Bali Police drugs squad chief Mulyadi said that while the investigation was ongoing, he suggested it was now more likely the boy would avoid a jail term.

    "Since he's a minor, he is a user and so, we believe article 128 is the most appropriate way," he told AAP.

    "We are still processing him according to our law."

    Under article 128, those caught with small amounts of drugs are able to be released if they are defined as a frequent user.

    While the boy would still face court, he would avoid a criminal charge.

    However, his parents would have to ensure he completed his rehabilitation. If they failed to report regularly, they could be jailed instead for up to six months.

    The prospect is a major boost for the 14-year-old, from Morisset Park, south of Newcastle, who had been facing a possible sentence of up to six years after he was allegedly caught with about $25 worth of marijuana.

    Despite the development, it is likely the boy will remain behind bars at Bali police headquarters in Denpasar for at least another three weeks.

    Police still have up to 23 days to complete their investigation.

    A psychiatrist's report handed to his lawyer Mohammad Rifan on Monday, details of which were obtained by AAP, has also recommended the year nine student not be sent to prison.

    The report from Denny Thong, the high-profile psychiatrist who treated Schapelle Corby and members of the Bali Nine, has urged police to take the boy's age into account.

    It raises "his history of drug use, his mental health" and recommends that he should not be given a custodial sentence.

    The report acknowledges "that he is a marijuana user but only an occasional user".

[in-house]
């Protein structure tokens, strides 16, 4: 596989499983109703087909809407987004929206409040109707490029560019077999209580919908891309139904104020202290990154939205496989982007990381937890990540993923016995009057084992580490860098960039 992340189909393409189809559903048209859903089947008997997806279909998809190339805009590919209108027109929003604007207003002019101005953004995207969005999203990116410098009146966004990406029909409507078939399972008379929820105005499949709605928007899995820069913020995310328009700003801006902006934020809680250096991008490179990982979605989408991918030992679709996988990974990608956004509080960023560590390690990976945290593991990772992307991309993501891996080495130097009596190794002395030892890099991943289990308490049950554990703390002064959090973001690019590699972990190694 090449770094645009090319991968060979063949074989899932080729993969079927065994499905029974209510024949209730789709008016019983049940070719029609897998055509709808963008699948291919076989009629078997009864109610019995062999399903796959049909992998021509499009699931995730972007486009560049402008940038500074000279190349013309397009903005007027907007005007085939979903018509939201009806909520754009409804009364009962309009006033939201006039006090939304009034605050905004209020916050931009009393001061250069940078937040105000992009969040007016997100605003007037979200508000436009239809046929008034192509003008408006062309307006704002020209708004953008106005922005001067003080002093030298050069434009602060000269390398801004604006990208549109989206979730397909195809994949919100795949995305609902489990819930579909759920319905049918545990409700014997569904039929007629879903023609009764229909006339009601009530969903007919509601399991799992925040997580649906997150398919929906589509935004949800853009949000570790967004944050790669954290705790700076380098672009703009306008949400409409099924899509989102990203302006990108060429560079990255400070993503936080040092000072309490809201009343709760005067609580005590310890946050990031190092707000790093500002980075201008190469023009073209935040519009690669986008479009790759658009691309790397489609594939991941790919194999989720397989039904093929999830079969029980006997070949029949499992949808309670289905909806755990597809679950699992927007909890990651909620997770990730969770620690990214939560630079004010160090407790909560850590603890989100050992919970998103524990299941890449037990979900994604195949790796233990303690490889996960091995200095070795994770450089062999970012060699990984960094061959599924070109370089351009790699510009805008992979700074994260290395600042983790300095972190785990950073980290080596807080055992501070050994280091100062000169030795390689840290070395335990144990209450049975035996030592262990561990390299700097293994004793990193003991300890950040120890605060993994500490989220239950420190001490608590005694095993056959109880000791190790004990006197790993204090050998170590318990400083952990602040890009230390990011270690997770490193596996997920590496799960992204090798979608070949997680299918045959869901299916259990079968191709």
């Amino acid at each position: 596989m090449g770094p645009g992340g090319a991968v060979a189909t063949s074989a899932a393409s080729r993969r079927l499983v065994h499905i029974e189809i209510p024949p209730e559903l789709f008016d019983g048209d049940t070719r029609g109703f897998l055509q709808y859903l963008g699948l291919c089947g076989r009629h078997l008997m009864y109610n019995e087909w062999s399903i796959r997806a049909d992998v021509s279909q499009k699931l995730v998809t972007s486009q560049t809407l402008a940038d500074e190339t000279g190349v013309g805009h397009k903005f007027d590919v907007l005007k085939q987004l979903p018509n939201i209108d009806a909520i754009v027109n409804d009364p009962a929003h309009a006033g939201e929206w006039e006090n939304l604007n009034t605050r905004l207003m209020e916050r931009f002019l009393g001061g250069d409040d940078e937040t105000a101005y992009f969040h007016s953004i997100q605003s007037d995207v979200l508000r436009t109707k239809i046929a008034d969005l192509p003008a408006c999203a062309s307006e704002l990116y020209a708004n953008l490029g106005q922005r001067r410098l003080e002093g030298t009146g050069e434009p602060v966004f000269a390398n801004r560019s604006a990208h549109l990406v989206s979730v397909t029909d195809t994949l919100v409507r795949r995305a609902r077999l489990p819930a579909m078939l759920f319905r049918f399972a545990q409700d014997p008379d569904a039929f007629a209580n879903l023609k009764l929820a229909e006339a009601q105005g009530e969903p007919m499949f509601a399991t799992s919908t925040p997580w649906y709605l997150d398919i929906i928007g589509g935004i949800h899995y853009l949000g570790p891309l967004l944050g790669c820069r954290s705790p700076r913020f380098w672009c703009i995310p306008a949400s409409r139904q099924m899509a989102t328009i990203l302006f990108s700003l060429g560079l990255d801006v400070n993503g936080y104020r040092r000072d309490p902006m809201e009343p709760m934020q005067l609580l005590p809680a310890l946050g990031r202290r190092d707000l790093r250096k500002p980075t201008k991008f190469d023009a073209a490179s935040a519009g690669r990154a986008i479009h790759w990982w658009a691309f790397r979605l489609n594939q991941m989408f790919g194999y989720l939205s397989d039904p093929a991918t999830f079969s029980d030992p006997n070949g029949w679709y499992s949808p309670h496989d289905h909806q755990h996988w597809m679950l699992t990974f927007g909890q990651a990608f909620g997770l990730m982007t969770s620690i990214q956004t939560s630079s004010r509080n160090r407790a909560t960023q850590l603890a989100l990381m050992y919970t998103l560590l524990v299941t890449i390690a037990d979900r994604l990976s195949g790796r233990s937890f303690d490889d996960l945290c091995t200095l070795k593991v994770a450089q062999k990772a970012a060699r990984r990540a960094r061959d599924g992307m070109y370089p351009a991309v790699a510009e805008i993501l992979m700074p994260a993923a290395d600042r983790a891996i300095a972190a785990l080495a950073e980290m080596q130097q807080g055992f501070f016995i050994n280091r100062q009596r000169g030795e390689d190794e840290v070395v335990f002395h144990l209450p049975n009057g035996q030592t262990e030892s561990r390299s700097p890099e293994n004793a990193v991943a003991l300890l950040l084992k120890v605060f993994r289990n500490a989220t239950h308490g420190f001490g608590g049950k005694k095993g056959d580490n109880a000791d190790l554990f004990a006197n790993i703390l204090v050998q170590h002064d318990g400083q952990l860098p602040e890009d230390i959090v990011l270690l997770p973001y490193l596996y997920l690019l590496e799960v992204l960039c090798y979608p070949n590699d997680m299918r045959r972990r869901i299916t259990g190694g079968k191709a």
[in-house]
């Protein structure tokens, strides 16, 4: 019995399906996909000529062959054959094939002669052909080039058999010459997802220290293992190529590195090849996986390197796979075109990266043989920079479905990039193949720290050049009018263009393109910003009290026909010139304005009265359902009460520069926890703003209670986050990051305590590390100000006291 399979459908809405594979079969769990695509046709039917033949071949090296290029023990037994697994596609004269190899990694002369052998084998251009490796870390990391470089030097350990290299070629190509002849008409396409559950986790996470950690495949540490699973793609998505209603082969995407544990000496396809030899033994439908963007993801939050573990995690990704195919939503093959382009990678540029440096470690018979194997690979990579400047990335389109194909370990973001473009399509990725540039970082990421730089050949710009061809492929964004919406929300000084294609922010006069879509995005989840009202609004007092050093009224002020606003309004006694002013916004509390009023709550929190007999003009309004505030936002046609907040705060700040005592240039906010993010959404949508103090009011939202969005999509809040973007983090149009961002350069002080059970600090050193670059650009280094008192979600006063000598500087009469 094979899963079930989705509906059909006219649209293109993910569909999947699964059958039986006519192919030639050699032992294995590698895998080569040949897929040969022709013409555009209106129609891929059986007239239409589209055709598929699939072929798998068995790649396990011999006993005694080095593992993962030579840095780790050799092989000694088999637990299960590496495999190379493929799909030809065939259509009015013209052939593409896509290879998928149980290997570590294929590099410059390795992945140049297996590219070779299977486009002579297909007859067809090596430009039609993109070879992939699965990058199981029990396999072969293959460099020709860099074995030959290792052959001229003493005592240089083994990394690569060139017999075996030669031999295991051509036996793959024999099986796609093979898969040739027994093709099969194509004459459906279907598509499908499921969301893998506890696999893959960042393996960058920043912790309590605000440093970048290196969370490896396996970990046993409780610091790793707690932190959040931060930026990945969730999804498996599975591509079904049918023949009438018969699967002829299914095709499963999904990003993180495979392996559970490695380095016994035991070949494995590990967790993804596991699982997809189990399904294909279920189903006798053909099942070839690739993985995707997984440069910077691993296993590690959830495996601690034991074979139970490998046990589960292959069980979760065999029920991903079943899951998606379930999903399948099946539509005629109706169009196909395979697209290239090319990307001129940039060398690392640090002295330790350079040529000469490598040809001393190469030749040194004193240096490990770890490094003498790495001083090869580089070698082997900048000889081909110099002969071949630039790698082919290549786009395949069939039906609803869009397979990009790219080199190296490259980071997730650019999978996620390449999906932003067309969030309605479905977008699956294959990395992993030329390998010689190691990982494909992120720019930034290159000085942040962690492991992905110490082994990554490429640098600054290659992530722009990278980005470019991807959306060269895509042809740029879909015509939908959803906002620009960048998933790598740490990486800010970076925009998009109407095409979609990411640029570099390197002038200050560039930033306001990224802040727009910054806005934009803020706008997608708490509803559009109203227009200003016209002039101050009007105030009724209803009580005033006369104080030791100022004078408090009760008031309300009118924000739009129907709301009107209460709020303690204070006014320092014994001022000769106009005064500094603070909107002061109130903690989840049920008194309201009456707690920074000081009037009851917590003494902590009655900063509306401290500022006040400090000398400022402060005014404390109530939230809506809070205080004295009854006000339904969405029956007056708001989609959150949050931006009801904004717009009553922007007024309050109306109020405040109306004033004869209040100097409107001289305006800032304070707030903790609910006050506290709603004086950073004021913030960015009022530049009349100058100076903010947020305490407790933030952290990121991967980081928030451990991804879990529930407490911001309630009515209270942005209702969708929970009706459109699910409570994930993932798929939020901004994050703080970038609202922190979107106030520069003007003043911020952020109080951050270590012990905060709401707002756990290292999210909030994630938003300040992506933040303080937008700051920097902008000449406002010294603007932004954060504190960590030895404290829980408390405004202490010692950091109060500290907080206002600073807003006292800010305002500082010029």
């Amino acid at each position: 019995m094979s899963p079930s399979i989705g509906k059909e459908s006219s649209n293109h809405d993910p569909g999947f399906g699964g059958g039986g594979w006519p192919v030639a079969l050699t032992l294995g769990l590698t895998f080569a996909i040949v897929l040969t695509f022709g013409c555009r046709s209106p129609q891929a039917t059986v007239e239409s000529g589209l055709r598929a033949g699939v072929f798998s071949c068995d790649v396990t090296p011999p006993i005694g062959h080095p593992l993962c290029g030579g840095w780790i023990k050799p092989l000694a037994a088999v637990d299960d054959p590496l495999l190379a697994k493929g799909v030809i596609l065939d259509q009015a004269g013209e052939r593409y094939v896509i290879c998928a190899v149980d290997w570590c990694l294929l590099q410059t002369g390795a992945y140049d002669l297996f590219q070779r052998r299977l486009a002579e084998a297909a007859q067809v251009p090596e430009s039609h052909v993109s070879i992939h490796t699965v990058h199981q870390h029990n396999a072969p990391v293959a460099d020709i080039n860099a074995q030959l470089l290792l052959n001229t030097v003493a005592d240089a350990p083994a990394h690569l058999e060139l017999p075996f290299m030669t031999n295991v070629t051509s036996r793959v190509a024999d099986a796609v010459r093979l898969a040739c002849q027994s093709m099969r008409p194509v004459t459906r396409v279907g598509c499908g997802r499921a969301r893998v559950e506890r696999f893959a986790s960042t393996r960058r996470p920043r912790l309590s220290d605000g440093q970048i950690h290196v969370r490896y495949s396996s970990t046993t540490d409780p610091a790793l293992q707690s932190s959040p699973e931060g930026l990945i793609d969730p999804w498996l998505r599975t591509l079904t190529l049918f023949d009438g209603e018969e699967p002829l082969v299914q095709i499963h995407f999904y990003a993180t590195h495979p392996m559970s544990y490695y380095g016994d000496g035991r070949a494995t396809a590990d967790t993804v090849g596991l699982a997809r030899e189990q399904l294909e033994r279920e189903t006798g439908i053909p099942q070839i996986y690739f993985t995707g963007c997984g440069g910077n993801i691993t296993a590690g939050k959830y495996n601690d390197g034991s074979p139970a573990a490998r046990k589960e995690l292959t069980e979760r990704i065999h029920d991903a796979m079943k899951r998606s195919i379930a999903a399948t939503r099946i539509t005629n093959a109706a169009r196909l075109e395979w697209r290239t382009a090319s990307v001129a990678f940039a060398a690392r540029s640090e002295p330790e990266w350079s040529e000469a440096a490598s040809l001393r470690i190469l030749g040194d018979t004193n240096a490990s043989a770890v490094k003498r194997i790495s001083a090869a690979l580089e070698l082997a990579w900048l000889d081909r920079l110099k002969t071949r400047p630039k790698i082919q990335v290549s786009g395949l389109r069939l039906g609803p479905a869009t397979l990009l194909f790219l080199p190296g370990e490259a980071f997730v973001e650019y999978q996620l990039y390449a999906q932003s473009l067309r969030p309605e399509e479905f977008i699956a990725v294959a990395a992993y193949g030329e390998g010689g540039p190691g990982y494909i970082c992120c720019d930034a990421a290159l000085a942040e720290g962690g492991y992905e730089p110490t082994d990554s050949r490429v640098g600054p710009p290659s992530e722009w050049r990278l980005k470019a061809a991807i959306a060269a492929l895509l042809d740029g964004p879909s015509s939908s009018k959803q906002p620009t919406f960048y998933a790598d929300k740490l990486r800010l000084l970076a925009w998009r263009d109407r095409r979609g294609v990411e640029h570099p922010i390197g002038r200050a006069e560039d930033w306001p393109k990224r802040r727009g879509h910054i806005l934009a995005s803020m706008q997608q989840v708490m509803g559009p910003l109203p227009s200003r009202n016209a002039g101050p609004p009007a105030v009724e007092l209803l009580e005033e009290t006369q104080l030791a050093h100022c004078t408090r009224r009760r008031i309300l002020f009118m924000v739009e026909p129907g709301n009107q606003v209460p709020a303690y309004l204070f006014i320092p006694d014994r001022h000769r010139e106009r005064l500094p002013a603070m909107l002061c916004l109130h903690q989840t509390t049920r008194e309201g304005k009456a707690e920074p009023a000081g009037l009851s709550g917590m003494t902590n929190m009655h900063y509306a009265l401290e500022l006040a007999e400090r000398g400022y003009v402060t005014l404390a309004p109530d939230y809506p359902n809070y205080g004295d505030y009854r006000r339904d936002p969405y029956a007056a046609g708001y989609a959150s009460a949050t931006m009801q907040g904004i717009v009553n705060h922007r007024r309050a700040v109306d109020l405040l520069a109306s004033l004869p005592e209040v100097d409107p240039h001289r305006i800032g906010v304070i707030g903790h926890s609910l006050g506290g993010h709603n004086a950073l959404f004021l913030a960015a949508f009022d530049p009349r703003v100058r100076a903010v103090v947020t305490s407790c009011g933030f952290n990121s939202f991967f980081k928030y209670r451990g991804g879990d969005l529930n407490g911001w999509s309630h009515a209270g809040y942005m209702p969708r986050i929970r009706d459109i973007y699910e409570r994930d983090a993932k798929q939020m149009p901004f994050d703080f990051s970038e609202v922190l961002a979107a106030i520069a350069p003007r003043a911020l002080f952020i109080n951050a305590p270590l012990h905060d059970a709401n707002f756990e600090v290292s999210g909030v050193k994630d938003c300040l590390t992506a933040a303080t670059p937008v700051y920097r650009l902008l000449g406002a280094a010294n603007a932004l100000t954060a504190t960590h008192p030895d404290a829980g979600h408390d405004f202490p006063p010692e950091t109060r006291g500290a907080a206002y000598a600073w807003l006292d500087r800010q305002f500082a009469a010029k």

"He's in growing up phase and should be placed in a situation where there's nothing going to hinder his maturing process," Dr Thong has recommended.

    The report is understood to say the boy is healthy and his mental condition is good, and that efforts should be taken to avoid hindering his development.

    Dr Thong, who visited the boy on Friday at the request of his lawyer, will report that prison is the place where he would least like to see the 14-year-old end up.

    Another report, by welfare officers, is expected to be handed to authorities this week.

    Australia's ambassador to Indonesia, Greg Moriarty, visited the boy on Monday for a third day in a row and also met senior Indonesian officials to discuss the case.

    Prime Minster Julia Gillard has also spoken to the teenager, and to his father, who arrived back in Australia on Monday morning.

    His mother has stayed behind in Bali and remains with the boy at Bali police headquarters in Denpasar, where he was preparing on Monday to spend his seventh night in custody since his arrest last week.

    Ms Gillard told the boy and his father in a telephone conversation on Sunday that the government was doing "everything it could" to get him out of the situation, a spokesman for the prime minister said on Monday.

    "The prime minister is following the case closely and with concern," he said.

    Ms Gillard and Foreign Minister Kevin Rudd, who has also become involved personally in the case, have been in frequent contact over the matter and are being briefed daily by officials.

    AAP

  17. #17
    or TizYou?
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    I find it strange that our Prime Minister & Foreign Minister have time to waste on this.
    Surely they have public servants to do that.

  18. #18
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    Quote Originally Posted by TizMe
    I find it strange that our Prime Minister & Foreign Minister have time to waste on this.
    Indeed ,

    considering the silence on Assange's case


  19. #19
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    Deal to keep Bali boy from jail

    Deal to keep Bali boy from jail


    Prosecutors have given the green light for the Australian boy detained for allegedly buying cannabis in Bali to avoid a stint in Kerobokan prison, providing his family can guarantee he will not run away, repeat offend or destroy evidence.